Senate Sends Bill Expediting Traffic Amnesty Claims to Governor
SB 881 now focuses on ensuring courts respond promptly to traffic amnesty claims and honor all claims filed by March 31, 2017
SACRAMENTO – The Senate today passed legislation by Sen. Bob Hertzberg, D-Van Nuys, that requires courts to respond to traffic amnesty claims within 90 days of the claims being filed.
SB 881 no longer contains provisions regarding suspended driver’s licenses. Instead, the bill has been amended to require a timely answer to people with outstanding traffic offense fines or fees they can’t afford or haven’t been able to pay who can contact the court requesting a more feasible payment plan. The bill passed on a 39-0 vote and goes to the governor for his consideration.
“The response to the traffic amnesty program has been astounding – more than 100,000 Californians struggling to make ends meet have been able to get fine and fee reductions and move on with their lives,” Hertzberg said. “Unfortunately, many others have been left in the lurch because some courts are so slow to process the claims. SB 881 rectifies this problem.”
SB 881 follows Hertzberg’s landmark measure, SB 405, and Gov. Jerry Brown’s related budget proposal that together established a new traffic amnesty program on Oct. 1, 2015. The program allows people to talk to a judge if they want to before paying fines, restores driver’s licenses to those with a payment plan and reduces exorbitant fee debts by taking a person’s income into account.
In the first six months of that program, more than 132,000 Californians have received amnesty fine and fee reductions and more than 104,000 Californians have had their suspended driver’s licenses reinstated, according to the California Judicial Council.
SB 405 expires on March 31, 2017. SB 881 requires courts to consider any traffic amnesty claim filed with them by that day.
Hertzberg said he will continue to work on the issue in the year ahead with Gov. Jerry Brown and Chief Justice Tani Gorre Cantil-Sakauye.
“In coordination with the Administration, we are limiting the scope of SB 881, part of our on-going efforts to bring greater fairness to California’s system for imposing fines and license suspensions for vehicle violations,” Hertzberg said. “Last year we embarked on this effort with a successful amnesty program – recognizing that drivers with limited incomes are unfairly affected compared to wealthier Californians by escalating add-ons to fines, which have become a revenue source for a multitude of state programs.”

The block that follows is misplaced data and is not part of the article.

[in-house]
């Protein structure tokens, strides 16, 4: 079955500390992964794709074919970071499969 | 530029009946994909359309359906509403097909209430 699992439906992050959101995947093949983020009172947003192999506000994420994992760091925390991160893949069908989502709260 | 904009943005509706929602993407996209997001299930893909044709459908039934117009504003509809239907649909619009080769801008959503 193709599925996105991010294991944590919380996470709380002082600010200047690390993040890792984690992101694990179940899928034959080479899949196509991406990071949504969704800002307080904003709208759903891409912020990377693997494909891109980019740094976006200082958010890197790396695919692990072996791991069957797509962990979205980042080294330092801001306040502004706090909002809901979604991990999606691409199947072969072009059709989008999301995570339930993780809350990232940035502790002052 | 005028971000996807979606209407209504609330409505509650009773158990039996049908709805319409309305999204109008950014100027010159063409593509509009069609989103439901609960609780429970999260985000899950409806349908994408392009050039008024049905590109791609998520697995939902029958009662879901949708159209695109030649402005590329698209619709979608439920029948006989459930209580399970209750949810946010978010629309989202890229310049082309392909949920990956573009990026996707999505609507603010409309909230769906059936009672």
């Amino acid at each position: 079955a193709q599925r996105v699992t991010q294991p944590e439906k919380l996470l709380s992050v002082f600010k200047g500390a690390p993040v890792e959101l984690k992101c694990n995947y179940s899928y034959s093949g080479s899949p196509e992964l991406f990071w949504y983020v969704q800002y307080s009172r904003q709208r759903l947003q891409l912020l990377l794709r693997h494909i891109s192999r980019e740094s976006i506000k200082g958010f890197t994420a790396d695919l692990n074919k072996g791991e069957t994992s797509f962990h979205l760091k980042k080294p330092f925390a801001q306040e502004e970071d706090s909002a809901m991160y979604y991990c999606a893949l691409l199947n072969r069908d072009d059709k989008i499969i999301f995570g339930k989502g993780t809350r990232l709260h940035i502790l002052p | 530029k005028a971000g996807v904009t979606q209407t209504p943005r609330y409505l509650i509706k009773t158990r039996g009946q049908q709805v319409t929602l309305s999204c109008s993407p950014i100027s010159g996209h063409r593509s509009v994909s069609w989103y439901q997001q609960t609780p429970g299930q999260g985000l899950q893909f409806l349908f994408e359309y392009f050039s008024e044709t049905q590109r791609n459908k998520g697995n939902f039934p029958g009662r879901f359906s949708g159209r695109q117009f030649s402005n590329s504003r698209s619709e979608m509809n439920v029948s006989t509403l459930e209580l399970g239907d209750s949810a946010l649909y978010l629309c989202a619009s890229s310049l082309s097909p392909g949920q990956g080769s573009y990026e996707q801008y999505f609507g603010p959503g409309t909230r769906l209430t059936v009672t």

“My SB 881 this year looked at whether it is appropriate to suspend a driver’s license for a failure to appear in court or pay a fine. We now know that often folks are criminalized for failure to pay fines because they’re poor, not because they’re willfully thumbing their nose at the justice system,” Hertzberg added. “We can’t continue criminalizing poverty, and I intend to make that a key part of our discussions this fall with the Governor and Chief Justice.”
Across the country, rising court fines, fees and penalties for minor offenses have proved especially burdensome to the poor and working poor, who can end up losing their driver’s licenses , jobs and freedom – sometimes going to jail – simply because they could not pay a fine or failed to appear.
According to a report by the U.S. Federal Reserve in May, 46 percent of Americans don’t have $400 to pay for an emergency expense and would have to sell something or borrow money to cover the cost. Traffic tickets often cost hundreds of dollars and can exceed $400, depending on the offense.
The bill is co-sponsored by the Western Center on Law & Poverty and the American Civil Liberties Union of California.
“SB 881 will ensure that people who apply for amnesty will get their licenses restored promptly and that the payment plans will be honored once amnesty ends,” said Michael Herald, a legislative advocate for the Western Center on Law & Poverty. “Unfortunately, starting in April, low-income Californians who get their license suspended just because they are poor will again have no way to get their license back quickly. It is imperative that the Governor, the Legislature and the courts come to an agreement early in 2017 to fix this problem and that the relief is retroactive.”
Bob Hertzberg, chair of the Senate Committee on Governance and Finance, represents nearly 1 million San Fernando Valley residents of Senate District 18, which includes part of Burbank and the following communities in Los Angeles: Arleta, Granada Hills, Hansen Dam, Lake View Terrace, Mission Hills, North Hills, North Hollywood, part of Northridge, Pacoima, Panorama City, Sherman Oaks, Studio City, part of Sun Valley, Sylmar, Toluca Lake, Valley Glen, Valley Village, Van Nuys, the City of San Fernando and Universal City. See a district map at http://sd18.senate.ca.gov/district. After serving in the Assembly from 1996-2002, including two years as Speaker, Hertzberg invested in solar, wind and electric-car projects; and worked for structural changes in government through the Think Long Committee of California. Learn more at www.senate.ca.gov/hertzberg.
MEDIA CONTACT: Andrew LaMar
Senator Robert M. Hertzberg
Capitol Building, Room 4038
Sacramento, CA 95814